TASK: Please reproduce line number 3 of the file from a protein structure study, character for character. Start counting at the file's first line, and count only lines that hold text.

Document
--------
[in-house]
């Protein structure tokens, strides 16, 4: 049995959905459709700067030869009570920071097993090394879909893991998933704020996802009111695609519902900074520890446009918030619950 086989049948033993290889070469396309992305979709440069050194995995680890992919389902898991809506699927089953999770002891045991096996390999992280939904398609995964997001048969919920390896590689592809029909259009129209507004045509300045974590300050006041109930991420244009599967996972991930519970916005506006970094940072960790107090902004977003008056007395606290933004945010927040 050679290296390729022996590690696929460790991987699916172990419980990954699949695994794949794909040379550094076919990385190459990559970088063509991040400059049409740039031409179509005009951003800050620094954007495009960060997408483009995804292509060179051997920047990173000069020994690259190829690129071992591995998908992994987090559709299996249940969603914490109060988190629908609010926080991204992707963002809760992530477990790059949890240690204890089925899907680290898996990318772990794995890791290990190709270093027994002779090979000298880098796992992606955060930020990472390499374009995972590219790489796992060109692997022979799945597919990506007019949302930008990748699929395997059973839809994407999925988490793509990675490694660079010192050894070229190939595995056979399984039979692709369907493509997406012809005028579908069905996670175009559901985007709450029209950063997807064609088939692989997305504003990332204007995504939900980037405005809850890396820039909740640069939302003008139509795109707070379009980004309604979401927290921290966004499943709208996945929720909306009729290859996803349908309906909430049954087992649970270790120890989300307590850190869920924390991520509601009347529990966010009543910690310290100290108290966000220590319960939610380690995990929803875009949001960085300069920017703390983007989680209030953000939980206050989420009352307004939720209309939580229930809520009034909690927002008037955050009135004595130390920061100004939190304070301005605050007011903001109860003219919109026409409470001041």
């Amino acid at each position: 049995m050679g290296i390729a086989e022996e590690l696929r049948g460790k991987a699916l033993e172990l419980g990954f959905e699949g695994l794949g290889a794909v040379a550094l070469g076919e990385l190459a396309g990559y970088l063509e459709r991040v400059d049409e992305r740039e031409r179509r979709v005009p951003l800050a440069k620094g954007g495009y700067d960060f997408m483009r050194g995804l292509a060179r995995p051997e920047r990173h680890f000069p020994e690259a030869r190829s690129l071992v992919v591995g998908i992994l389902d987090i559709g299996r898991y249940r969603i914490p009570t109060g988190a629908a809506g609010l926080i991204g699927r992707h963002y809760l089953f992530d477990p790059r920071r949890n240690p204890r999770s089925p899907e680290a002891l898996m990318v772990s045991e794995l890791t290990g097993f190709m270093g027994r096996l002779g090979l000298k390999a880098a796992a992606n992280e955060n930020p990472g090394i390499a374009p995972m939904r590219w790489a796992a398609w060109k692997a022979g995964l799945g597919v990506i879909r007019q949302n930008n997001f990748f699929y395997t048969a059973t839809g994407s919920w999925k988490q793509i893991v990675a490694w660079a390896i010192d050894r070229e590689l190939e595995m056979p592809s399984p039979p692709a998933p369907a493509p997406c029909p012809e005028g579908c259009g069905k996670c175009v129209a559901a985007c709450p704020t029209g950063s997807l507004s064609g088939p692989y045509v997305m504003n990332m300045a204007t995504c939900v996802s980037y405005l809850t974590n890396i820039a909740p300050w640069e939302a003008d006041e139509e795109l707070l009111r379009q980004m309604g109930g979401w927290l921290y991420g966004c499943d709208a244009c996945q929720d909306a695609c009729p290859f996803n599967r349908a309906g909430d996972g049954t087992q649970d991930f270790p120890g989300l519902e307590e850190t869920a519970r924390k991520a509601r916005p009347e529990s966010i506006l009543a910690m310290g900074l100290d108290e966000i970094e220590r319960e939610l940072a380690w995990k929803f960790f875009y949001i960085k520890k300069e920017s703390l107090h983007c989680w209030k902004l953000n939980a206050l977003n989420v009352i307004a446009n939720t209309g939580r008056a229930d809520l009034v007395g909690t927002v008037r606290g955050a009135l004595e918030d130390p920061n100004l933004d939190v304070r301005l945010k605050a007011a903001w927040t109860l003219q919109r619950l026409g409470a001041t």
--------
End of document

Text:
């Amino acid at each position: 049995m050679g290296i390729a086989e022996e590690l696929r049948g460790k991987a699916l033993e172990l419980g990954f959905e699949g695994l794949g290889a794909v040379a550094l070469g076919e990385l190459a396309g990559y970088l063509e459709r991040v400059d049409e992305r740039e031409r179509r979709v005009p951003l800050a440069k620094g954007g495009y700067d960060f997408m483009r050194g995804l292509a060179r995995p051997e920047r990173h680890f000069p020994e690259a030869r190829s690129l071992v992919v591995g998908i992994l389902d987090i559709g299996r898991y249940r969603i914490p009570t109060g988190a629908a809506g609010l926080i991204g699927r992707h963002y809760l089953f992530d477990p790059r920071r949890n240690p204890r999770s089925p899907e680290a002891l898996m990318v772990s045991e794995l890791t290990g097993f190709m270093g027994r096996l002779g090979l000298k390999a880098a796992a992606n992280e955060n930020p990472g090394i390499a374009p995972m939904r590219w790489a796992a398609w060109k692997a022979g995964l799945g597919v990506i879909r007019q949302n930008n997001f990748f699929y395997t048969a059973t839809g994407s919920w999925k988490q793509i893991v990675a490694w660079a390896i010192d050894r070229e590689l190939e595995m056979p592809s399984p039979p692709a998933p369907a493509p997406c029909p012809e005028g579908c259009g069905k996670c175009v129209a559901a985007c709450p704020t029209g950063s997807l507004s064609g088939p692989y045509v997305m504003n990332m300045a204007t995504c939900v996802s980037y405005l809850t974590n890396i820039a909740p300050w640069e939302a003008d006041e139509e795109l707070l009111r379009q980004m309604g109930g979401w927290l921290y991420g966004c499943d709208a244009c996945q929720d909306a695609c009729p290859f996803n599967r349908a309906g909430d996972g049954t087992q649970d991930f270790p120890g989300l519902e307590e850190t869920a519970r924390k991520a509601r916005p009347e529990s966010i506006l009543a910690m310290g900074l100290d108290e966000i970094e220590r319960e939610l940072a380690w995990k929803f960790f875009y949001i960085k520890k300069e920017s703390l107090h983007c989680w209030k902004l953000n939980a206050l977003n989420v009352i307004a446009n939720t209309g939580r008056a229930d809520l009034v007395g909690t927002v008037r606290g955050a009135l004595e918030d130390p920061n100004l933004d939190v304070r301005l945010k605050a007011a903001w927040t109860l003219q919109r619950l026409g409470a001041t």